Pattern-based passwords are not secure – here is how you can block them
Password attacks work because users are predictable. However, it is not all their fault. The sheer number of passwords, each with their own set of requirements (length, case, and special characters), motivates poor practice. After all, it is easier to remember a predictable password. This predictability can manifest itself in the password composition (memorable word or phrase that starts with a capital letter, digits that follow a sequence or signify a recent year, and a special character, which will most likely be an exclamation mark), or a password inspired by the keyboard layout.
Qwerty: Infamous Keyboard pattern
Keyboard patterns are a visualization technique that can aid with password recognition. They are the obvious adjacent key movements, such as qwerty, as well as parallel sequences like 345ertdfg. Password patterns can appear complex. Take P)o9I*u7Y^ as an example. A closer look reveals its combination with a shift-pressing pattern, which will allow it to pass the complexity requirements of most password policies. Our team recently analyzed 800 million passwords from the Specops Breached Password Protection database to find the most common keyboard walks among compromised passwords. The worst offender was qwerty, which was found over 1 million times, although there were many other common password walks found too. The results really drive home how often users are choosing such weak passwords – and organizations are letting them. Read the full research into common password walks and how to stop them here.
Keyboard pattern as passwords = trouble
Just because these keyboard patterns do not appear in the English dictionary, does not mean they cannot be the target in a dictionary attack. Each password breach gives attackers access to more password compositions and patterns, which they will add to their extensive list of high-probability passwords. In a dictionary attack, this database of predictable passwords will run against various log-ins.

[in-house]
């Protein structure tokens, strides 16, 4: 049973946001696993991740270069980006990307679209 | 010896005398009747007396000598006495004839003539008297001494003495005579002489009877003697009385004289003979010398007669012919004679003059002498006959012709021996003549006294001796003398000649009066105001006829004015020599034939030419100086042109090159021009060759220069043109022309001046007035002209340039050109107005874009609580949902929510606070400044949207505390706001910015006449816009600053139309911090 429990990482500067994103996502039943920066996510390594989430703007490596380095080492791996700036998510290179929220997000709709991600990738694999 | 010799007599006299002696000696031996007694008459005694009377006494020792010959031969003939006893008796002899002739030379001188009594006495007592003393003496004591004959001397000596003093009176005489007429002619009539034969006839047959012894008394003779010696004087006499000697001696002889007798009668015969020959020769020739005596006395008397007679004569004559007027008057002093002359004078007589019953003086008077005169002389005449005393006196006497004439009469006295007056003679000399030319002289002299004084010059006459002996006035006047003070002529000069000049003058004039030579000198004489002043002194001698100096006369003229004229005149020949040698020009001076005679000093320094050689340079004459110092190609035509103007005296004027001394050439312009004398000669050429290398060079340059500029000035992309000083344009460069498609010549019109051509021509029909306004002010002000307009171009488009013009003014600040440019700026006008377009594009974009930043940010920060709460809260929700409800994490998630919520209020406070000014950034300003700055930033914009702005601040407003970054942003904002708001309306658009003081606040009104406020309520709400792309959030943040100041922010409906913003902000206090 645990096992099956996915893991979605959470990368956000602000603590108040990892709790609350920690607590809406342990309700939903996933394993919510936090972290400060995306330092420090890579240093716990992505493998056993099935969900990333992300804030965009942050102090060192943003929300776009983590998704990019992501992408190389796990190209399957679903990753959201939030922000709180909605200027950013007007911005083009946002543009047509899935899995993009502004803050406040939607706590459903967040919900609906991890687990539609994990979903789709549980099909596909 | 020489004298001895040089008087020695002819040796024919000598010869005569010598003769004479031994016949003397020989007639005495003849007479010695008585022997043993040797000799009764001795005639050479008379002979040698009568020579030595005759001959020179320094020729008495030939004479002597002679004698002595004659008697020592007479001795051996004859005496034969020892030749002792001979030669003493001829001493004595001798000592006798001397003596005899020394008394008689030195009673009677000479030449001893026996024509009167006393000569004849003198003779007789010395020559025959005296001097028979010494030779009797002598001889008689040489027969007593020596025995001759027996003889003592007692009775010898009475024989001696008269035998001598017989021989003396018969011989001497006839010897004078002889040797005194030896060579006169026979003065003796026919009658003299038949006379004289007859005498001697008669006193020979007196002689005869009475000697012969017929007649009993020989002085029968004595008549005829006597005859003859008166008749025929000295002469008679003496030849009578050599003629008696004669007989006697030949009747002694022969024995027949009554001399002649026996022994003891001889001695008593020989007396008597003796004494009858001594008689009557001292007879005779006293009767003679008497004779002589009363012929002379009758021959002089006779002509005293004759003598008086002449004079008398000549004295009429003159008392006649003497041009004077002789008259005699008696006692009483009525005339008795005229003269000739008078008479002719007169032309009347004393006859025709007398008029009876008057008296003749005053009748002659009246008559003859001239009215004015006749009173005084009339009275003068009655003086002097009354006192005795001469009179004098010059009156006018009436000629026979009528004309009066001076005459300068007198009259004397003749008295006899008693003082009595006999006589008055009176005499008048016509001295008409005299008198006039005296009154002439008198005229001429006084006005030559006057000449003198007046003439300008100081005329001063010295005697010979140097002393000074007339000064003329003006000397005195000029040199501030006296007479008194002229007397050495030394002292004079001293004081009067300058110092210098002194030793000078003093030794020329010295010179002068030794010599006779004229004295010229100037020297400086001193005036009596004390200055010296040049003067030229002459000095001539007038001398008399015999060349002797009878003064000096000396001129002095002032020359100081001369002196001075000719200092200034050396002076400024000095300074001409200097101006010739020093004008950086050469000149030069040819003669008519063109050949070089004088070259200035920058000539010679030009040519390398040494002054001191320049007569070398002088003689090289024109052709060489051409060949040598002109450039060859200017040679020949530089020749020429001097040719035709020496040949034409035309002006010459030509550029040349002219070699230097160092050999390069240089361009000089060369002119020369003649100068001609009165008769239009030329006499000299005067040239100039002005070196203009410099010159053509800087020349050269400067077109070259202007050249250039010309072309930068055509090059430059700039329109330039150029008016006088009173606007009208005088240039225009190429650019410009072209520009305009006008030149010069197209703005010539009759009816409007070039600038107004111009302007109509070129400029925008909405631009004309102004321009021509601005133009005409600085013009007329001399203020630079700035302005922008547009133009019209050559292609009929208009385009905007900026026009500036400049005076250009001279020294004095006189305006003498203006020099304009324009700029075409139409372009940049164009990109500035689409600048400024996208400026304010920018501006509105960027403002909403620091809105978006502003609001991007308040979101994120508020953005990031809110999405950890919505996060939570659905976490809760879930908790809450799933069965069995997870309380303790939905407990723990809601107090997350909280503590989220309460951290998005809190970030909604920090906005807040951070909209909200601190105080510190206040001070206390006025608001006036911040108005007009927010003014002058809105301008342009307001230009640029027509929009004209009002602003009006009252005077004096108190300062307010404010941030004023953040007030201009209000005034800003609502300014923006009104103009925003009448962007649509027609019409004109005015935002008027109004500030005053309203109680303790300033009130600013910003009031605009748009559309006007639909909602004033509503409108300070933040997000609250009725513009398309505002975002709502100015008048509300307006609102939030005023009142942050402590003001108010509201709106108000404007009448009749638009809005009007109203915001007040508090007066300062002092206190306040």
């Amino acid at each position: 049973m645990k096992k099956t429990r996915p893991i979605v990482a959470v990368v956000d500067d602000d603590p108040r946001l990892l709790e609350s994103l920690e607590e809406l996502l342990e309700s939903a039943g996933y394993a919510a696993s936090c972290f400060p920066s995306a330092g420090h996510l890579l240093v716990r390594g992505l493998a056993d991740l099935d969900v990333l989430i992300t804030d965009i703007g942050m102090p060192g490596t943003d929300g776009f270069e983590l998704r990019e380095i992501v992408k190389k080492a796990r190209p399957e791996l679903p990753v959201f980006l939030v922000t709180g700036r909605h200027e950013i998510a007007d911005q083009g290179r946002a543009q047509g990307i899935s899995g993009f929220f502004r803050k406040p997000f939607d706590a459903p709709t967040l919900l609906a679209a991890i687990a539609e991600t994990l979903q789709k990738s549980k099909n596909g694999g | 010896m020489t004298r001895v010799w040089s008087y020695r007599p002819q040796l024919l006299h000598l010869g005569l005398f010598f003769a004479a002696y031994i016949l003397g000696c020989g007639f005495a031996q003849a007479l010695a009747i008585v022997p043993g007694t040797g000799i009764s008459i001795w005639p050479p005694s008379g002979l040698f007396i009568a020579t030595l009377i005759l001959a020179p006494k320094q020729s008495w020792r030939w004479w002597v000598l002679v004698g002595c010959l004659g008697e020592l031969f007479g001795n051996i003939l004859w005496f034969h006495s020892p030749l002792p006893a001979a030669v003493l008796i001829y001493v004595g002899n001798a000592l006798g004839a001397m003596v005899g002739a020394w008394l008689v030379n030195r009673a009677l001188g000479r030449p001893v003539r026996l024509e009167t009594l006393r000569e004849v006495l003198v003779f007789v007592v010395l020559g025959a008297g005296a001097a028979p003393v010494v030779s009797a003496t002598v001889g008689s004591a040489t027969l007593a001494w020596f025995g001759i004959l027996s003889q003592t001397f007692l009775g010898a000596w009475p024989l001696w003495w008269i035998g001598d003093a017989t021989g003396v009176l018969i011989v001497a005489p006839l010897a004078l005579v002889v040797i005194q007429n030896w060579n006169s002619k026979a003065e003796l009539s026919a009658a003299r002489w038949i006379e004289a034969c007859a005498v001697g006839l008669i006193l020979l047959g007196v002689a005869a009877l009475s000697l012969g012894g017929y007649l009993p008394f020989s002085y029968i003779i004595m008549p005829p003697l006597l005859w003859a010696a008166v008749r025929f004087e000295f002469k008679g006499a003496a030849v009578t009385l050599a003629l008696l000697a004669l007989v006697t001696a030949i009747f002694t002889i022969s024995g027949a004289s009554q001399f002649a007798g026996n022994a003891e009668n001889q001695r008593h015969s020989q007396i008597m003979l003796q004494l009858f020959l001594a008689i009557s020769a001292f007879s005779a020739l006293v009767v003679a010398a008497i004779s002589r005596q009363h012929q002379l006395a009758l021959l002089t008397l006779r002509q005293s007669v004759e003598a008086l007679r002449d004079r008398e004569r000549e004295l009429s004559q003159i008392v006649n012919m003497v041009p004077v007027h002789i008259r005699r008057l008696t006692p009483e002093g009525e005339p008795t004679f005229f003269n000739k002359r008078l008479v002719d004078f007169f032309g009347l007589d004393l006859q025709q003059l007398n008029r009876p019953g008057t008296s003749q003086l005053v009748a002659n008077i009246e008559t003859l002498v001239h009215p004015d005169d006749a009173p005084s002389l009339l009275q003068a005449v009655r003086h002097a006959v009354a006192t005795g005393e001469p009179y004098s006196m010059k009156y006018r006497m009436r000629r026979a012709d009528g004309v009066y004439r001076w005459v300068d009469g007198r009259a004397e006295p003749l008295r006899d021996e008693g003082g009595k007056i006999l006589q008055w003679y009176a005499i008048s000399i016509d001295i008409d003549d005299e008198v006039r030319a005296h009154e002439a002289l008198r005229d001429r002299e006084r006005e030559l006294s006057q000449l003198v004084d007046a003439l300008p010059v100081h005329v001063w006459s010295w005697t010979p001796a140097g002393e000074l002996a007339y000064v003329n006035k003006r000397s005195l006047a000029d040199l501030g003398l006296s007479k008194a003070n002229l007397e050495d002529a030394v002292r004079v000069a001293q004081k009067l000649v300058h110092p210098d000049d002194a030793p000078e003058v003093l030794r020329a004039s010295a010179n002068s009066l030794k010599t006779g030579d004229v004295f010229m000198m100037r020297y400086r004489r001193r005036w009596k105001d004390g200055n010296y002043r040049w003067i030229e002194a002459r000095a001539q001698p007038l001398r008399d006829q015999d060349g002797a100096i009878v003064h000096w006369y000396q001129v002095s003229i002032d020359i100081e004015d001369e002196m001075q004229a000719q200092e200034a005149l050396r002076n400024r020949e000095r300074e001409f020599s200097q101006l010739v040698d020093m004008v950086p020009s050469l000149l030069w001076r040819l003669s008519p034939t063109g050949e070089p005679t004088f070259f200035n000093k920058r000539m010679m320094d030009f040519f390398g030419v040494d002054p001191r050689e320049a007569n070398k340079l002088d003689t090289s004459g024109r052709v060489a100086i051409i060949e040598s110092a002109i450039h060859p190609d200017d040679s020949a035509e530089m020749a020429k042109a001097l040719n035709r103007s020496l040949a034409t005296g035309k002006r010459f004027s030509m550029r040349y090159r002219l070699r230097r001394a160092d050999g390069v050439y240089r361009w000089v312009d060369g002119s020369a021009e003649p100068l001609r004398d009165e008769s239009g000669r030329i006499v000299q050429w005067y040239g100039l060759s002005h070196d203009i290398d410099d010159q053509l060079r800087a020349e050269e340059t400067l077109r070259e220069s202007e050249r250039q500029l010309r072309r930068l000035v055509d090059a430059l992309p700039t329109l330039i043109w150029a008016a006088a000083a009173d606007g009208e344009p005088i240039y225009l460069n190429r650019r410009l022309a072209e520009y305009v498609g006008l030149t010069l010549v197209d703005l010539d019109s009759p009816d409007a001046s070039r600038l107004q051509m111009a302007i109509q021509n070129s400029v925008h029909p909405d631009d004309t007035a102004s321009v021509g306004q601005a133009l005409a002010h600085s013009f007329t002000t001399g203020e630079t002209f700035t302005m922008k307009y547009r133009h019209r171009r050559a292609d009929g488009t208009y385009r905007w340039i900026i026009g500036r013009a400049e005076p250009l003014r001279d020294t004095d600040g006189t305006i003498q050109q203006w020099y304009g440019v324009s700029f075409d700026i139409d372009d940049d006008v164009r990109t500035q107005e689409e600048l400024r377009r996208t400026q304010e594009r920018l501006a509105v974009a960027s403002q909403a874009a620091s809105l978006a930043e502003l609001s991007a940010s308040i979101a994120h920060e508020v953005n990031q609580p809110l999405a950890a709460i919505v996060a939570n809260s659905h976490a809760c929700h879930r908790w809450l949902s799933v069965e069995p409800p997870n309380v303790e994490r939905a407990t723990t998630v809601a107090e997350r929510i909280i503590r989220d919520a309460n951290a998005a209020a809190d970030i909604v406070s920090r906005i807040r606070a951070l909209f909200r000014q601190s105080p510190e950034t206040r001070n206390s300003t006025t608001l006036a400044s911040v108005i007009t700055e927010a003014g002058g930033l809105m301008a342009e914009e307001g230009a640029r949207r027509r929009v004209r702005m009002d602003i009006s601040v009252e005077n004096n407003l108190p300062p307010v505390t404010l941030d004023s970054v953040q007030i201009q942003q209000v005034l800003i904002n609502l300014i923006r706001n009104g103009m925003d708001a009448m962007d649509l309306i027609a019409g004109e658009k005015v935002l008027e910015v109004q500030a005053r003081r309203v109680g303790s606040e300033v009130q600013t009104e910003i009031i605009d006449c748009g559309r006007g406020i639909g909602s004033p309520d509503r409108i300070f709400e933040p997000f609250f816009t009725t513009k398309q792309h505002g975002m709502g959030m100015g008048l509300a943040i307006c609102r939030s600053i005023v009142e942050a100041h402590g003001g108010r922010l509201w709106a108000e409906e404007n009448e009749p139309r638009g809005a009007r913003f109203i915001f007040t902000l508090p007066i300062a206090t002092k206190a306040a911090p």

Organizations must change how they enforce password security. The latest recommendations from authorities such as NIST, and the NCSC, is to avoid complexity rules, and instead check passwords against known dictionary lists. After all, hackers are not the only ones who can take advantage of user predictability.
Eliminate predictable password patterns
Third-party tools, such as Specops Password Policy, allow organizations to ban common keyboard combinations and sequences from being used in the organization. Future password will be checked against the dictionary lists, preventing users from selecting pattern-based passwords that are susceptible to dictionary attacks. The tool can also be used to block other predictable patterns such as character substitutions, also known as leetspeak.
For more information about Specops Password Policy, click here.
(Last updated on October 30, 2023)
Stockholm, Sweden – April 19, 2018. Specops Software announced today the release of Specops Password Policy 6.8. The release enables IT departments to prevent users from circumventing the password dictionary by using character substitutions, also known as leetspeak. Leetspeak is a form of modified English that replaces letters with ASCII characters and numbers. It is…Read More
You are probably familiar with the basics of password security: Complexity is a necessity; and length equals strength. If you have a social media or email account, chances are your password meets their minimum length and/or complexity requirements. But, with data breaches and security flaws a regular occurrence in our digital lives, doing the bare…Read More